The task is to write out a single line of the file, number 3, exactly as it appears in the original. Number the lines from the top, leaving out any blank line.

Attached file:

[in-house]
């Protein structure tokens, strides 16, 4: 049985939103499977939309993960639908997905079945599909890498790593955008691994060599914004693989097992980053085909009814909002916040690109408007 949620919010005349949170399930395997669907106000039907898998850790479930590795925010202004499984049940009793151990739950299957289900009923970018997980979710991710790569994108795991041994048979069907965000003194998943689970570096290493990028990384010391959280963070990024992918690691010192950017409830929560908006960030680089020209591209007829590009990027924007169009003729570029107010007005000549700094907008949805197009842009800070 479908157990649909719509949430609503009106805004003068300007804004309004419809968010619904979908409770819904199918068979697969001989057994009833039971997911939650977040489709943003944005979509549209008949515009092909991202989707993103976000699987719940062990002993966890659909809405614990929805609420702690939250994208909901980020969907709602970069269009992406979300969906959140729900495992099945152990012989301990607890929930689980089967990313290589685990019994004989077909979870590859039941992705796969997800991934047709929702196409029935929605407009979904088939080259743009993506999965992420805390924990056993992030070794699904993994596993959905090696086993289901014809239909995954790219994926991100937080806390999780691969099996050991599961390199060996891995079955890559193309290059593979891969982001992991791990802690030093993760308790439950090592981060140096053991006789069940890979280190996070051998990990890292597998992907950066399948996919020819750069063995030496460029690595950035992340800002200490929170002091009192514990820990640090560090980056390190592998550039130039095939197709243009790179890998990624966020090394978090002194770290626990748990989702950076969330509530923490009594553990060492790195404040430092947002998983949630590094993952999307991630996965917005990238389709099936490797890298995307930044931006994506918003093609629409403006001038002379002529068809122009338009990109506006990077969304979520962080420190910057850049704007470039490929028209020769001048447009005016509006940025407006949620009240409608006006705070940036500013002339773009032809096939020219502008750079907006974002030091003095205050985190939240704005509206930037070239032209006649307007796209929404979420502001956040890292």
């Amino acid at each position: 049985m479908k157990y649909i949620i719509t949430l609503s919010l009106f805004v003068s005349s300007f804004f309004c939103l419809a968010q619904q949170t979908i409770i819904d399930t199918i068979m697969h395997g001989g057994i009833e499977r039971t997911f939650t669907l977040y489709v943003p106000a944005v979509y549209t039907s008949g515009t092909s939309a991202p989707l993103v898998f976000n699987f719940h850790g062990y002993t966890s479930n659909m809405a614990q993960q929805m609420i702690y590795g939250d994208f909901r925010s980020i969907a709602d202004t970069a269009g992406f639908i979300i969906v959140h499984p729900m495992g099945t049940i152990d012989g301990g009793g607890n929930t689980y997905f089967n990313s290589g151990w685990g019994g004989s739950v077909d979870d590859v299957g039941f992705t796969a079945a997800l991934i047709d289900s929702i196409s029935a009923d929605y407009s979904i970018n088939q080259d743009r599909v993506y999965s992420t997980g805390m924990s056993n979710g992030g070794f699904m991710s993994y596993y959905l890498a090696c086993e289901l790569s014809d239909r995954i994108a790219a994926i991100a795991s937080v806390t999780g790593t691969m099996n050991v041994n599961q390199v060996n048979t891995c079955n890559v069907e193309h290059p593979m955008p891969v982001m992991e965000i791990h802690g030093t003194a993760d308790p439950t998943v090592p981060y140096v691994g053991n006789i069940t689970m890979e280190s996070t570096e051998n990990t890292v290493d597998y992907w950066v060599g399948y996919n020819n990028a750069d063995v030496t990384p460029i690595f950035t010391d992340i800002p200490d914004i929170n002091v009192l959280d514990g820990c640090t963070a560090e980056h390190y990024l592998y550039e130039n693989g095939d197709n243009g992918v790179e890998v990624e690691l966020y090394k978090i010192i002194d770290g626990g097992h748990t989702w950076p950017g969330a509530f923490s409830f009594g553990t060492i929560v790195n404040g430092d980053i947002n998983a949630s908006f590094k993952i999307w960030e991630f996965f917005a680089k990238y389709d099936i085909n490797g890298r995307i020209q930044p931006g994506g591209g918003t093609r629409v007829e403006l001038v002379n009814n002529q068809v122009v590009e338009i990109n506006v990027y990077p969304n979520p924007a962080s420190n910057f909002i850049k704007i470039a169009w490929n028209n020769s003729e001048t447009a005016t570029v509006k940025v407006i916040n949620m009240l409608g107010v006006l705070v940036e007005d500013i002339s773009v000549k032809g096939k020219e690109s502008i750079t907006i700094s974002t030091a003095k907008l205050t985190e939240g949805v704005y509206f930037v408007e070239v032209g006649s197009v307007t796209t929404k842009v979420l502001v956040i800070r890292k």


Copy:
């Amino acid at each position: 049985m479908k157990y649909i949620i719509t949430l609503s919010l009106f805004v003068s005349s300007f804004f309004c939103l419809a968010q619904q949170t979908i409770i819904d399930t199918i068979m697969h395997g001989g057994i009833e499977r039971t997911f939650t669907l977040y489709v943003p106000a944005v979509y549209t039907s008949g515009t092909s939309a991202p989707l993103v898998f976000n699987f719940h850790g062990y002993t966890s479930n659909m809405a614990q993960q929805m609420i702690y590795g939250d994208f909901r925010s980020i969907a709602d202004t970069a269009g992406f639908i979300i969906v959140h499984p729900m495992g099945t049940i152990d012989g301990g009793g607890n929930t689980y997905f089967n990313s290589g151990w685990g019994g004989s739950v077909d979870d590859v299957g039941f992705t796969a079945a997800l991934i047709d289900s929702i196409s029935a009923d929605y407009s979904i970018n088939q080259d743009r599909v993506y999965s992420t997980g805390m924990s056993n979710g992030g070794f699904m991710s993994y596993y959905l890498a090696c086993e289901l790569s014809d239909r995954i994108a790219a994926i991100a795991s937080v806390t999780g790593t691969m099996n050991v041994n599961q390199v060996n048979t891995c079955n890559v069907e193309h290059p593979m955008p891969v982001m992991e965000i791990h802690g030093t003194a993760d308790p439950t998943v090592p981060y140096v691994g053991n006789i069940t689970m890979e280190s996070t570096e051998n990990t890292v290493d597998y992907w950066v060599g399948y996919n020819n990028a750069d063995v030496t990384p460029i690595f950035t010391d992340i800002p200490d914004i929170n002091v009192l959280d514990g820990c640090t963070a560090e980056h390190y990024l592998y550039e130039n693989g095939d197709n243009g992918v790179e890998v990624e690691l966020y090394k978090i010192i002194d770290g626990g097992h748990t989702w950076p950017g969330a509530f923490s409830f009594g553990t060492i929560v790195n404040g430092d980053i947002n998983a949630s908006f590094k993952i999307w960030e991630f996965f917005a680089k990238y389709d099936i085909n490797g890298r995307i020209q930044p931006g994506g591209g918003t093609r629409v007829e403006l001038v002379n009814n002529q068809v122009v590009e338009i990109n506006v990027y990077p969304n979520p924007a962080s420190n910057f909002i850049k704007i470039a169009w490929n028209n020769s003729e001048t447009a005016t570029v509006k940025v407006i916040n949620m009240l409608g107010v006006l705070v940036e007005d500013i002339s773009v000549k032809g096939k020219e690109s502008i750079t907006i700094s974002t030091a003095k907008l205050t985190e939240g949805v704005y509206f930037v408007e070239v032209g006649s197009v307007t796209t929404k842009v979420l502001v956040i800070r890292k």